OPEC battles to regain crude oil revenue



MEMBERS of the Organisation of Petroleum Exporting Countries (OPEC) have continued to suffer huge drop in yearly revenue as a result of the uncertainty of oil prices.

According to the OPEC’s yearly statistical bulletin, oil revenues dropped in 2014 below the psychological $1 trillion mark for the first time since 2010, which may be a sign that the cartel was yet to overcome the economic impact of lower prices for oil-rich nations.

OPEC said last week in its yearly statistical report that its 12-members earned $964.6 billion selling their petroleum, down by 12.7 per cent from $1.1 trillion in 2013 and the lowest amount since 2010. Specifically, Nigeria’s export earnings from crude oil in 2014 dropped from the $89 billion (about N19 trillion) it recorded in 2013 to $77 billion (about N16 trillion).

The country therefore, may have lost over N3 trillion from crude oil export earning as a result of the uncertainty of crude oil prices at the international market. Nigeria and Venezuela are plagued by similar issues relating to their economic and political instability.

With their export revenues to the tune of $77 billion and $58 billion respectively in 2014, both nations have registered a steep decline of more than 30 per cent from previous years. Saudi Arabia earned the largest share of OPEC oil revenues, with $285 billion, followed by the United Arab Emirates with $107 billion. Iran oil export revenue fell to $53.6 billion, the lowest since 2005, due to the impact of European and U.S. sanctions on its ability to sell petroleum.

By producing close to 40 per cent of the world’s combined crude oil, OPEC’s oil exports represents about 60 per cent of the total petroleum traded internationally. In spite of having such clout, 2014 has been kind of odd for the cartel as there was a considerable drop in OPEC’s revenues.

As per Energy Information Administration, OPEC earned close to $730 billion in net oil export revenues in 2014, which was a decline of 11 per cent from 2013.

According to the cartel, the group’s share of the global crude market sank to 41.8 percent in 2014, down from 43.3 percent the year before.

The 1.5 per cent slide marks OPEC’s lowest crude market share level since 2003, Bloomberg News said. According to the bulletin, Libya accounted for over half of OPEC’s output decline as two rival governments continue to fight for control of the oil rich country. Last year, Libya’s crude production plummeted 52 percent to 480,000 barrels per day, just a fraction of the nearly 1.6 million barrels per day the country was pumping before dictator Muammar Gaddafi was overthrown in 2011.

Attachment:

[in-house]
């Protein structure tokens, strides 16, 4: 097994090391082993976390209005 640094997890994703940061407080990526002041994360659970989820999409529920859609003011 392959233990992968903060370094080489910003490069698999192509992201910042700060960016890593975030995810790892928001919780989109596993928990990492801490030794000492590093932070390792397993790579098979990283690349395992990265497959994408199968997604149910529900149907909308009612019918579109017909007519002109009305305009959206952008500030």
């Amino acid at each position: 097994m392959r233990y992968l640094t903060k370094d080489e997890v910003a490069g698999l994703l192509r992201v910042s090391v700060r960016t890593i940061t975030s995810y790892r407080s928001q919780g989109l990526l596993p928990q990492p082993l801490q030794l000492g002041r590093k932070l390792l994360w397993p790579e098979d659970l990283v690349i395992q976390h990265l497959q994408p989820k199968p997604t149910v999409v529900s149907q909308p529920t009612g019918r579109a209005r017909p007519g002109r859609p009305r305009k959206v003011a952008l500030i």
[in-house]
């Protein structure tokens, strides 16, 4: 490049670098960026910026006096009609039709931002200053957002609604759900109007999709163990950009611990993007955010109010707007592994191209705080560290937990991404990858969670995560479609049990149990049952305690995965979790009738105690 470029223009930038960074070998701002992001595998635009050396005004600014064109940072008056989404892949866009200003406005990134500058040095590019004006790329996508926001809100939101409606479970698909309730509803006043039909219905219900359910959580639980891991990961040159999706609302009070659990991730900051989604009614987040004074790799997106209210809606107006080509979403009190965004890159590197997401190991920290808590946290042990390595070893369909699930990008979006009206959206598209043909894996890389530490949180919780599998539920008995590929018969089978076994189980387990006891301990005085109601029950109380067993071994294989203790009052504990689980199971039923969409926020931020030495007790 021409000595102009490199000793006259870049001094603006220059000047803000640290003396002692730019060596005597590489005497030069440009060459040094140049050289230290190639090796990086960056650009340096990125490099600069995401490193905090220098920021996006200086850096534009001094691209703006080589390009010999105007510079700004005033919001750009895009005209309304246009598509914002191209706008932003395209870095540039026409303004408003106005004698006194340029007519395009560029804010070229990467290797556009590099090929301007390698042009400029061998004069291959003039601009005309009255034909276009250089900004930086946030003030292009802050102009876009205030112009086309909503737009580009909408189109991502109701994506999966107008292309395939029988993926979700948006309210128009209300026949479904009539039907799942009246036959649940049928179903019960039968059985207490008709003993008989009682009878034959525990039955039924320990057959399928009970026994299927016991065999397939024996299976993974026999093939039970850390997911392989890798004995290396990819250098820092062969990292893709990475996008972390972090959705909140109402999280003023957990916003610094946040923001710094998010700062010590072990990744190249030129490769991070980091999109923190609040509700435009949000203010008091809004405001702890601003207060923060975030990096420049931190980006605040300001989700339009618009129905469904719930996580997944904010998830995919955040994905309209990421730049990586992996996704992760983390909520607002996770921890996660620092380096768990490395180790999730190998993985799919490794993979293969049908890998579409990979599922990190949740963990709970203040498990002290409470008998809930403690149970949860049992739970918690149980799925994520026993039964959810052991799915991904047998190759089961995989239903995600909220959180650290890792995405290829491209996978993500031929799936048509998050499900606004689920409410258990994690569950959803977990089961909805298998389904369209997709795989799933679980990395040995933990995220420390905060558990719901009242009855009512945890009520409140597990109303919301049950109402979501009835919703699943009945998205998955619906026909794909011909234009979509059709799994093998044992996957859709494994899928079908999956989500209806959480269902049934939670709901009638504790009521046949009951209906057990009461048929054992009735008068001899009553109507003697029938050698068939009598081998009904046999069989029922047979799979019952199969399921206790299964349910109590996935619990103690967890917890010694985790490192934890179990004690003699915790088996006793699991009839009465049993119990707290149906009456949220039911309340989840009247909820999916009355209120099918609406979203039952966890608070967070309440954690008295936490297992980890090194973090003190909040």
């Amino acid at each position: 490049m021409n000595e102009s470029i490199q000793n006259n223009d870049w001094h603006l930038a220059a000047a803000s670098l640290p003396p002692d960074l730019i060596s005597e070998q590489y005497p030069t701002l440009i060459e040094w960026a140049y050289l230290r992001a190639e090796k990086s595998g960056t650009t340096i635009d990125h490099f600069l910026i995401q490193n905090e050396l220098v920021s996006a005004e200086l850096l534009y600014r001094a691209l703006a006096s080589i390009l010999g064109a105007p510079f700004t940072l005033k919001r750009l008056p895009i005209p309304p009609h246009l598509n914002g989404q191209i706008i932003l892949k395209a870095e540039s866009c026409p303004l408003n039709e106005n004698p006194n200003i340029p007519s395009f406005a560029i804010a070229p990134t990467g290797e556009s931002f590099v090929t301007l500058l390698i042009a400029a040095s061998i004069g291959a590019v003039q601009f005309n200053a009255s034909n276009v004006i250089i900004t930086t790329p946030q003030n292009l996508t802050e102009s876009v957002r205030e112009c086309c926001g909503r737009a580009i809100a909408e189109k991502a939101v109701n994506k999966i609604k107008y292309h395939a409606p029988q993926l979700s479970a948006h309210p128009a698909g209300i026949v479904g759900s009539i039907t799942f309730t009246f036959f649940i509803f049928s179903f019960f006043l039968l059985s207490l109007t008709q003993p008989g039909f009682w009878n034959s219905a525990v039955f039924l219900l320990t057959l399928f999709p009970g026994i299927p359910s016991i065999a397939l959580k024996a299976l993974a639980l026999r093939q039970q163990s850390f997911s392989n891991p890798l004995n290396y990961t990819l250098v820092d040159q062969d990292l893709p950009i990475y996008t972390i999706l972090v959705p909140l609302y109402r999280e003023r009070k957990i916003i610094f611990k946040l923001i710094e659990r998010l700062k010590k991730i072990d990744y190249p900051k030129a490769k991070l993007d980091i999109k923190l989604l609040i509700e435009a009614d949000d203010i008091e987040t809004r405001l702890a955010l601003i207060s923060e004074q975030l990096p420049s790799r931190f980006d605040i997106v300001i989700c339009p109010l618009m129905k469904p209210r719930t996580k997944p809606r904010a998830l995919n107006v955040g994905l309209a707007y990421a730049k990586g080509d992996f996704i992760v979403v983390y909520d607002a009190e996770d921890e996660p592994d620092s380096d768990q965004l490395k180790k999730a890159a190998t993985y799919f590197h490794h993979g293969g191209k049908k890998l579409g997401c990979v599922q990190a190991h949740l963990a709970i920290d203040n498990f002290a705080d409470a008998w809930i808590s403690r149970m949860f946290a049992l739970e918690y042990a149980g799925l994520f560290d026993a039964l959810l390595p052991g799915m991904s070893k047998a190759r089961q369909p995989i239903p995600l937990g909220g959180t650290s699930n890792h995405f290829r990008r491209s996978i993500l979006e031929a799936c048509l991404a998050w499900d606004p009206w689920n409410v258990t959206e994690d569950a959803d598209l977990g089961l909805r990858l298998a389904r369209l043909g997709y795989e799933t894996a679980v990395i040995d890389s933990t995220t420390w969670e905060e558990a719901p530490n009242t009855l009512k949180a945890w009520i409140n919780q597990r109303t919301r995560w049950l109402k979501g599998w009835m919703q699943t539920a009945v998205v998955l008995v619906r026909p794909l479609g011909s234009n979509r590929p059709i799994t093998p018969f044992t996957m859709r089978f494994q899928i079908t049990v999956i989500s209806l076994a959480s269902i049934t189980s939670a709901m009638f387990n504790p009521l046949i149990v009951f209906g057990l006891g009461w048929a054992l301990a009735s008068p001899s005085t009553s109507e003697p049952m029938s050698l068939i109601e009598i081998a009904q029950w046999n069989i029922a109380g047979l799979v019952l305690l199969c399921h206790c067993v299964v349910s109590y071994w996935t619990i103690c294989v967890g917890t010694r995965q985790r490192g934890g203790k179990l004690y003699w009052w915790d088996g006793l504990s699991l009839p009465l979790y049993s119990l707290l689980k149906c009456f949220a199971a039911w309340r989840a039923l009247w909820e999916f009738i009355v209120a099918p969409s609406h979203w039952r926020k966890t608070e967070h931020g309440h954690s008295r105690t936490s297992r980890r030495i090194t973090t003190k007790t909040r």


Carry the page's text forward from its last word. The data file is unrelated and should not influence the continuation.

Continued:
Despite attempts to preserve market share in Asia, OPEC’s exports to the region fell to 13.7 million barrels per day last year, a 541,000 barrel per day drop. OPEC said in the report that the price of a basket of crudes produced by its members averaged $96.29 in 2014, down from $105.87 in 2013, a drop of nine per cent.

The report stated: “World proven crude oil reserves stood at 1,492.9 billion barrels at the end of 2014, 0.2 per cent higher as compared to the end of 2013. “The largest non-OPEC additions originated in North America, particularly the US, as well as Asia and Pacific predominantly China and India.

Proven crude oil reserves in OPEC Member Countries remained largely unchanged at the end of 2014, as compared to 2013 and reached a level of 1,206bn b. The overall OPEC percentage share of world proven crude oil reserved at the end of 2014 stood at 80.8 per cent. In 2014, world crude oil production averaged at 73.4 million barrels/day, increasing by 0.7 per cent, over 2013. Noticeable increases originated in North America, particularly the US, as well as in Western Europe, more specifically Norway.

“Crude oil production declined year-on-year in Africa and the Middle East, and remained relatively flat in other regions”. Crude oil production in OPEC Member Countries reached 30.7m bpd during 2014, down 2.9 per cent from 2013, year-on-year”.

It put the overall OPEC share to the world crude production total in 2014 at 41.8 per cent, lower than in 2013, when it was 43.3 per cent.

Non-OPEC oil supply and OPEC NGLs, as well as non-conventional oil production, also inched to 62.3m bpd, increasing by 3.9 per cent as compared to the 2013 levels.

World oil demand averaged at 91.3m bpd in 2014, up by 1.1 per cent year-on-year, with the largest increases taking place in China, the Middle East — particularly in Saudi Arabia, Islamic Republic of Iran, Qatar and the United Arab Emirates, — and in non-OECD Asia.

The report said that the 2014 oil demand in Africa and Latin America continued its upward trend, while oil demand declined for another year in Western Europe. “Total OECD oil demand fell slightly during 2014, while oil demand in OPEC Member Countries increased strongly for another year by 2.9 per cent, as compared to 2013.

Distillates and gasoline account for around 55 per cent of total world oil demand and are on increasing trend, while residual fuel oil requirements declined for another year”.

It stated that in 2014, the majority of crude oil from OPEC Member Countries was exported to Asian and Pacific countries (13.7m bpd or 60.4 per cent). Substantial volumes of crude oil from OPEC Member Countries were also exported to Europe (3.8m bpd or 16.7 per cent) and North America (3.1m bpd or 13.9 per cent).

“Asian and Pacific countries were the largest importers of OPEC Member Countries petroleum products (2.7m bpd or 60.8 per cent). North America was the region in 2014 that recorded the largest yearly increase in oil exports (0.7m b/d or 11.7 per cent) with the bulk of these volumes being petroleum products.

OPEC Member Countries petroleum products exports in 2014 stood at 4.5m b/d, while during the same year the imports were at 1.6m b/d, up 1.4 per cent year-on-year”, OPEC noted.

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